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Collaborate with clients, partners, and media to co-create recipes and food products aligned with our shared philosophy, contributing to the development of a balanced food system.


Making a meaningful impact on businesses, combining experience in strategic marketing to develop products aligned to diverse demographics.

Featured on @abillion for working with restaurants in Singapore to champion plant-based, meatless dishes. 

Asian Gastronomy with Roquette using Nutralys Plant Protein, Nutriose soluble fiber and Sweetpearl Maltitol  

The Singapore Noodles Podcast: Episode 60
Pamelia explores to understand an approach to Vegetables, vegetarian and cuisines in India.

Kechil Kitchen | Curated Menus | Cooking Judge | Corporate Events | Private Dining | Singapore | Masterchef
Episode Description

Sowmiya Venkatesan: “In chicken rice, chicken is the primary flavour. Your rice has the chicken flavour, your chicken has the chicken flavour, and the stock has the chicken flavour, because it is a celebration of the chicken. Whereas in India, the first thing you’d do for any meat dish is dumb down the meatiness of the meat. Whether it is a fish, mutton, or chicken, the first thing that they would do is marinate it. They would add lemon or spices so that fish doesn’t smell fishy, a chicken doesn’t taste like chicken – so it is a completely different approach from a cuisine perspective. Therefore, I understand and appreciate how difficult it can be [for Singaporeans to go vegetarian] because here, the primary flavour, is the meat. So if [one is] asked to make a dish without the meat, then [he or she does not] know what to do.”


Sowmiya Venkatesan, founder of Kechil Kitchen, shares about the nuances in Indian cooking, plus: *Roti prata in Singapore vs paratha in India* *Things that people misunderstand about Indian cuisine* *How living in Singapore has impacted her approach to Indian cooking* *Tempering in Indian cuisine* *Cooking fats of India* *The concept of meat substitutes, or the lack thereof, in India* *Soya chaap, chunks, nuggets, and granules* *The recent shift in attitudes towards vegetarianism* *Envisaging delicious vegetarian dishes* *Concentrating umami* *Black salt* *Vegetable desserts of India* *Why Singaporeans find vegetable cookery so tricky*

Culinary Workshop for Food Scientists: Alternative Protein and FoodTech Show Singapore 2021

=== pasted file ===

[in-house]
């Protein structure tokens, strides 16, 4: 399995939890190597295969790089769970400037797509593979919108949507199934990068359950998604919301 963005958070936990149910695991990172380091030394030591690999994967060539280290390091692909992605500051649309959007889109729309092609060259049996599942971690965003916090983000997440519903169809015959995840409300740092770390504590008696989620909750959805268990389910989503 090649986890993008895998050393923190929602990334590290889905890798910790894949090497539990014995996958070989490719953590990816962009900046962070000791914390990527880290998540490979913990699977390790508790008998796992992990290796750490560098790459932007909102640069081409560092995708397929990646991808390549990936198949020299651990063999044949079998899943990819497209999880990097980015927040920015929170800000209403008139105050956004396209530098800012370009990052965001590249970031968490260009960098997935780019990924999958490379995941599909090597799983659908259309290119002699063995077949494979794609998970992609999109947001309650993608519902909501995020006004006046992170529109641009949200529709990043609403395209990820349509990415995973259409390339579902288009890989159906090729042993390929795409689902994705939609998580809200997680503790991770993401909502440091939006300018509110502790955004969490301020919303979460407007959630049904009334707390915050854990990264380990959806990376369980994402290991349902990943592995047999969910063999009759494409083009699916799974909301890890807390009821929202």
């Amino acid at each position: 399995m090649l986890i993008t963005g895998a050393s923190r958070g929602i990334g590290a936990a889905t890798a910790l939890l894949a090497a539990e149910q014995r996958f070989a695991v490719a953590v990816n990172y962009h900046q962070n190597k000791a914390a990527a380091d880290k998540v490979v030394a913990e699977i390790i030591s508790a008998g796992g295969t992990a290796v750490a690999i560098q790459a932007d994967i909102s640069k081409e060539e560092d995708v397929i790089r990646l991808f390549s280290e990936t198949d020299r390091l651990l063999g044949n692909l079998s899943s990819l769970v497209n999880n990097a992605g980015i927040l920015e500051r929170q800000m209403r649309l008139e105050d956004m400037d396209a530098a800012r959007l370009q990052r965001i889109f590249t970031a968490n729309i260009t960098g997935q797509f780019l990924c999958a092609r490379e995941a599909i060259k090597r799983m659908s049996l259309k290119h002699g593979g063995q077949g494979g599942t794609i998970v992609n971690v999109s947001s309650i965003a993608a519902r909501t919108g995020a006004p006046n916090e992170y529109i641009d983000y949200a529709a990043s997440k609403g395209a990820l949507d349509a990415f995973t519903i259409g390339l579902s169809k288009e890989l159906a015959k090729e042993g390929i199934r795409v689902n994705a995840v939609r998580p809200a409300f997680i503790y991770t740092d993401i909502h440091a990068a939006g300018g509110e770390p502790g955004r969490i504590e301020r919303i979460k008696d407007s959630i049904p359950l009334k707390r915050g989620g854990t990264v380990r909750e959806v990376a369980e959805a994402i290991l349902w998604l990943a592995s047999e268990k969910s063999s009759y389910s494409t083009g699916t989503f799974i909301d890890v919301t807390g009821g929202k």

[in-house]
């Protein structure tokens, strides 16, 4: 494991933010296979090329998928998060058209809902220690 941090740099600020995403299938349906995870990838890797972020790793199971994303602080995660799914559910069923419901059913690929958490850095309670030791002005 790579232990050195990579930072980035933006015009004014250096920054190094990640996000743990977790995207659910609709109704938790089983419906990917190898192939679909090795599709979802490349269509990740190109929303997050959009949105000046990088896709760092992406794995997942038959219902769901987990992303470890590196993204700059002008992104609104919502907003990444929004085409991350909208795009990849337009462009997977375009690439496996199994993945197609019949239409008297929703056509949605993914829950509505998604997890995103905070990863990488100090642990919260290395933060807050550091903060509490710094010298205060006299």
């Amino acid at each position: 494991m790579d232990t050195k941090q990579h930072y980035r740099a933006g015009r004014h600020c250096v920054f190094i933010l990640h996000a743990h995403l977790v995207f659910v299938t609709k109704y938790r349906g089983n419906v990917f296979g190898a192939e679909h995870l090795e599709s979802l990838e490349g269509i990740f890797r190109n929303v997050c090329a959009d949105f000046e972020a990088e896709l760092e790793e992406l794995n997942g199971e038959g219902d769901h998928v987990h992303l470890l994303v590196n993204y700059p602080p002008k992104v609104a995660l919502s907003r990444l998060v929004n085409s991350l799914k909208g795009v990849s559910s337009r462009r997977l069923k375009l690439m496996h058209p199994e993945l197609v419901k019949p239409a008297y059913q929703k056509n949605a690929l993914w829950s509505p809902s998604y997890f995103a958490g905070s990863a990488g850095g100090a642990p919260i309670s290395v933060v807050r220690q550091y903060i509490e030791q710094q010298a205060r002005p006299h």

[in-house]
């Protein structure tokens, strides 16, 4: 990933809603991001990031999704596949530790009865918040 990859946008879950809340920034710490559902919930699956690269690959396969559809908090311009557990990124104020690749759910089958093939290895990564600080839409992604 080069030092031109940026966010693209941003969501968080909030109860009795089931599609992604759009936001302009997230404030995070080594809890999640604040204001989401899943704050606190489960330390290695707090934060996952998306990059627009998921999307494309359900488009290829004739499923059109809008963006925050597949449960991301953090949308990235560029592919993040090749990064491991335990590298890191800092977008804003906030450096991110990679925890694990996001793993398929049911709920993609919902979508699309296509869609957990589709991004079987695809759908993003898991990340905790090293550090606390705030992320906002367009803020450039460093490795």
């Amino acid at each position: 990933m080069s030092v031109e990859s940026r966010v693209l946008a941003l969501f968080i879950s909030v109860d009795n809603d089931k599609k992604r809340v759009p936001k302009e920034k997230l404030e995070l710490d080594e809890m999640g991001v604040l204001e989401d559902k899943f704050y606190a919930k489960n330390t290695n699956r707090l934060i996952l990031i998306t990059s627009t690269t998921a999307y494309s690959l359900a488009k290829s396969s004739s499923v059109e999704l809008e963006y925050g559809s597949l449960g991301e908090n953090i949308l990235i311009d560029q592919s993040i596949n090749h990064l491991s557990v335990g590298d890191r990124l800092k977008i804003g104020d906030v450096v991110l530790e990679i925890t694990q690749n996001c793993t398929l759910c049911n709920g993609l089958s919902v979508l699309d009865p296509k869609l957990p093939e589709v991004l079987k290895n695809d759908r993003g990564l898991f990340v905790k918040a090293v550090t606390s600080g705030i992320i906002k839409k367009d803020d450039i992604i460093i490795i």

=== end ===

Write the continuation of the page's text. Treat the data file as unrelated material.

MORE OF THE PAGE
Chef-In-Residence for Karana

Kechil Kitchen | Curated Menus | Cooking Judge | Corporate Events | Private Dining | Singapore | Masterchef

KARANA is scaling biodiverse, farmer-friendly, regenerative crops and crafting them into products that are meaty and versatile, nutritious and delicious culinary experiences.

The name KARANA comes from two origins: A Sanskrit and Hindi word meaning “doing” or “to do”, which represents the need to take action in our food system, along with the Balinese philosophy of Tri Hita Karana, which is centered around achieving prosperity and well being through balance with nature, spirituality, and people.

Now, available as potstickers and meat mince for foodservice. 

Kechil Kitchen | Curated Menus | Cooking Judge | Corporate Events | Private Dining | Singapore | Masterchef

Seithi Events: "Snack with Seithi" at #OceanFinancialCentre @Mediacorpseithi @Seithi.Mediacorp

A corporate event for Seithi (CNA Tamil News) Singapore where the Kechil Kitchen team (with Mrs. Sujitha and Mrs. Bhuvana) served 600+ plates of Vadai, Chickpea Sundal, Green Chilli Techa with Mango Mayonaise. The event was organised as a drive to increase their digital presence and encourage people to download Seithi's Digital News App on phones and surf news in Tamil. Organized by the Sethi Team the food was served at the Ocean Financial Centre from a #foodtruck

Opera Estate Farmers & Flea Market: Cooking Demonstration

Kechil Kitchen | Curated Menus | Cooking Judge | Corporate Events | Private Dining | Singapore | Masterchef

A farmer market where Kechil Kitchen did a cooking demonstration of a Biryani Onigiri. The onigiri included all the food products retailed in the farmer's market. A talk to introduce the benefits of the ingredients followed by a detailed cooking demonstration on how to make the onigiri.


Available for purchase at Farmz Asia, Singapore 
Address:  236, Tanjong Katong Road, Singapore 437024  
Phone: +65 9022 2882  
7 Days a week from 12:00 pm to 09:00 pm
How to Cook?
Just 1/2 Tsp to transform your stir-fried vegetable.
Take 1 cup of your favourite vegetable, dice or chop it into small pieces. Add oil to a wide pan or wok, add the chopped vegetable and stir fry. Once almost done or cooked, salt it to taste. Turn the heat or flame off. Add 1/2 tsp of the ”Spice blend for vegetables”, toss to coat all the vegetables with the spice.
Serve. EAT. 
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